ALBA countries pull out of hemispheric mutual defense agreement
Bolivia, Ecuador, Nicaragua and Venezuela agreed to leave the hemispheric defense agreement
Bolivia, Ecuador, Nicaragua and Venezuela agreed on Tuesday in the Bolivian town of Tiquipaya to withdraw from the Inter-American Treaty of Reciprocal Assistance (Rio Treaty), a hemispheric agreement on defense, said Ecuadorian Foreign Minister Ricardo Patiño.
The decision of the four member countries of the Bolivarian Alliance for the Peoples of Our America (ALBA) came amid their criticism of the Inter-American human rights system and the Organization of American States (OAS) itself. The ALBA member countries regard them as bodies under the tutelage of Washington.
The Ecuadorian foreign minister said that this decision is official, as the four countries signed a document denouncing the Rio Treaty.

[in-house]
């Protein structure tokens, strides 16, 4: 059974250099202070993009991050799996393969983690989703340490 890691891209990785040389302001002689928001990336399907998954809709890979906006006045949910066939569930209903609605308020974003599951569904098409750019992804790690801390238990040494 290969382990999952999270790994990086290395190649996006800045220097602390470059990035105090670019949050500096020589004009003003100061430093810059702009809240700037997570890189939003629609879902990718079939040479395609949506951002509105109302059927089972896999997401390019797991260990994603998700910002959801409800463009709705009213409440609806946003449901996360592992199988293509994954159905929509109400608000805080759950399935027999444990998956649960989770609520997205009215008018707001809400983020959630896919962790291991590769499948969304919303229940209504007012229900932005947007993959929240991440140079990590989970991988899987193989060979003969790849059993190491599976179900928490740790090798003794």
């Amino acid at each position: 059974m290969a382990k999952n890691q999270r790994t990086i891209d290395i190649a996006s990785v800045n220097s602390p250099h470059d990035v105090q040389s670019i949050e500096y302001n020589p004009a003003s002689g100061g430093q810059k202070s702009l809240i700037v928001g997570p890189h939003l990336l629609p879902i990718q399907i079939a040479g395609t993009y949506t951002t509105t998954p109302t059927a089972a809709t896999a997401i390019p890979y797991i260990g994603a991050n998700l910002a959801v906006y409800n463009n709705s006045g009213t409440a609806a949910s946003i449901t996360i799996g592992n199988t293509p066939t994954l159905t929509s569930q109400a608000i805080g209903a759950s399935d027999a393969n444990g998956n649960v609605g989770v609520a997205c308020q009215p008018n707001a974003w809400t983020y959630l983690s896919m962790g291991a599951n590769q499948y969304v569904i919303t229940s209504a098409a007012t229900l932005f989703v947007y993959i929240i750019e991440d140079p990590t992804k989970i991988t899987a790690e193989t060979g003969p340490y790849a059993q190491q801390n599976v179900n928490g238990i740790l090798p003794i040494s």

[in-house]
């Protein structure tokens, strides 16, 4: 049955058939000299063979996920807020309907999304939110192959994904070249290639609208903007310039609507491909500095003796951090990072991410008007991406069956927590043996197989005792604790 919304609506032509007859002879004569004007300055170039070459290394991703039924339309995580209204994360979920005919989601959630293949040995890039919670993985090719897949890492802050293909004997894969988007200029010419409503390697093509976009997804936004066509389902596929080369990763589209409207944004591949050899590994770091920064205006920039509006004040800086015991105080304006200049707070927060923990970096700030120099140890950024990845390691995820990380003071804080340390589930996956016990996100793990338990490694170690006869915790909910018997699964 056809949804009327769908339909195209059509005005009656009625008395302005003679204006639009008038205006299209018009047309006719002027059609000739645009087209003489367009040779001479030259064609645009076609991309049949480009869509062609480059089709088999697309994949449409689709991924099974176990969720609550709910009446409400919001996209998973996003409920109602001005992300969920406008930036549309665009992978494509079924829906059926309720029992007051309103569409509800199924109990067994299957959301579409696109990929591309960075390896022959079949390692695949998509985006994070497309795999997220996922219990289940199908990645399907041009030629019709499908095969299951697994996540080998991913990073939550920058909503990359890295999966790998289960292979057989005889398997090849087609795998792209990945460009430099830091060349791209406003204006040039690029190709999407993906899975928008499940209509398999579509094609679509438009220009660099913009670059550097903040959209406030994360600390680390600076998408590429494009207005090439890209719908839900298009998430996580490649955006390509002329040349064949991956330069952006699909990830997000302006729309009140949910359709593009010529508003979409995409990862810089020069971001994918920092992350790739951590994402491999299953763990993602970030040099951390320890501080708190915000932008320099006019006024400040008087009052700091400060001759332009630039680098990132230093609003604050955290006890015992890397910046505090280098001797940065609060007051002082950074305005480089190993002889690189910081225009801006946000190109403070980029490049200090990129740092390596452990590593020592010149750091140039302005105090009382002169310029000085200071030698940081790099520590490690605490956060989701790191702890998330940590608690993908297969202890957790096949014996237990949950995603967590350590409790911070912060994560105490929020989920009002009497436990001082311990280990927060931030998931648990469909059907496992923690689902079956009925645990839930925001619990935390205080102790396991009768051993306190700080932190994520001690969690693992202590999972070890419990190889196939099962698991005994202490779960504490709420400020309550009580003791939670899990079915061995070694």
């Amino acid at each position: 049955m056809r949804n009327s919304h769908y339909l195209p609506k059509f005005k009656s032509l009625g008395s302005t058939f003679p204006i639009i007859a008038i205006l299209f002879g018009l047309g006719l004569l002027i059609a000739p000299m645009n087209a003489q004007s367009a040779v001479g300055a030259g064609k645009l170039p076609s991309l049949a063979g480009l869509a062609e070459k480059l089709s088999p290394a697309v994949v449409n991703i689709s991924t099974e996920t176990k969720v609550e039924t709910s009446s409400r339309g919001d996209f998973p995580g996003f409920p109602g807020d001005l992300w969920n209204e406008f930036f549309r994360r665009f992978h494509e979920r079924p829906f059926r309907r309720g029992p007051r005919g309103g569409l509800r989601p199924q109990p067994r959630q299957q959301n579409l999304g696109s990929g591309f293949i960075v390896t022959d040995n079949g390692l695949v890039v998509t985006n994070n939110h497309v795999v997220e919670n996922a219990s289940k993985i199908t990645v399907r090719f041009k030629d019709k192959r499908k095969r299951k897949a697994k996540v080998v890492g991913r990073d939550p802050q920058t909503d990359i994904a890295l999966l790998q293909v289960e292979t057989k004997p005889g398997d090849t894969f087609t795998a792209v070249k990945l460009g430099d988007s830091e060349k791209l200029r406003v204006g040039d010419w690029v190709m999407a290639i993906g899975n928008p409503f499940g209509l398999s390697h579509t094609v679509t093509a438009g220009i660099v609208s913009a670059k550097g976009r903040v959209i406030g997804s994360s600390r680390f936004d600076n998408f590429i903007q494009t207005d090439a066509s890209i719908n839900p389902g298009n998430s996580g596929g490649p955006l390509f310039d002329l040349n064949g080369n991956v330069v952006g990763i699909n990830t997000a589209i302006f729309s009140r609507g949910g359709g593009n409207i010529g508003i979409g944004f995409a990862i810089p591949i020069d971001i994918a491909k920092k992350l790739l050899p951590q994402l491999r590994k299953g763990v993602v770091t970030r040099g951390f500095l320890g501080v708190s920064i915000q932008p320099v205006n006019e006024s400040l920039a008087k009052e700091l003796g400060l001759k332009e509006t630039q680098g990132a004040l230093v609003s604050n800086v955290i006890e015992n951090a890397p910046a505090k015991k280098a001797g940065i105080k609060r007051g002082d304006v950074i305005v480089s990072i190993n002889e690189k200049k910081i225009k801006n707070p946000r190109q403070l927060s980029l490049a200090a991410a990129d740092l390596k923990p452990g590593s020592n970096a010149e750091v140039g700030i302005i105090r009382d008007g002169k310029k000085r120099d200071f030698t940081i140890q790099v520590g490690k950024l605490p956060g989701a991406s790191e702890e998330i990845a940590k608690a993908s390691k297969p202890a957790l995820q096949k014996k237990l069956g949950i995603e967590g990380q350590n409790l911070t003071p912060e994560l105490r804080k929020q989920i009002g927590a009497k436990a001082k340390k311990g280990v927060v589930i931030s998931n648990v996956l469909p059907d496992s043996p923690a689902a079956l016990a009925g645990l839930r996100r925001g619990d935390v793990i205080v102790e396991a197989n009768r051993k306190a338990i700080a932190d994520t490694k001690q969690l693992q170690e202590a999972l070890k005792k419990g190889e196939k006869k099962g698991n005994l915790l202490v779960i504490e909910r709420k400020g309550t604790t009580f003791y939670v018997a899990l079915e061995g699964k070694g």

In February, Ecuadorian President Rafael Correa had already called for the ALBA bloc to withdrawn from the Rio Treaty, claiming that the body was "pulverized" by the US during the war in the Falklands archipelago.
"Cocoa is to Venezuelans what wine is to the French," says Alejandro Prosperi, head of the Venezuelan Chamber of Cocoa, using this simile to express the paramount importance or the cocoa industry for the country. Often times heralded as "the best cocoa in the world," a passion for quality dating back to the sixteenth century has made Venezuelan cocoa growers to enjoy high prestige at international level and their product to be among the most sought-after in the world.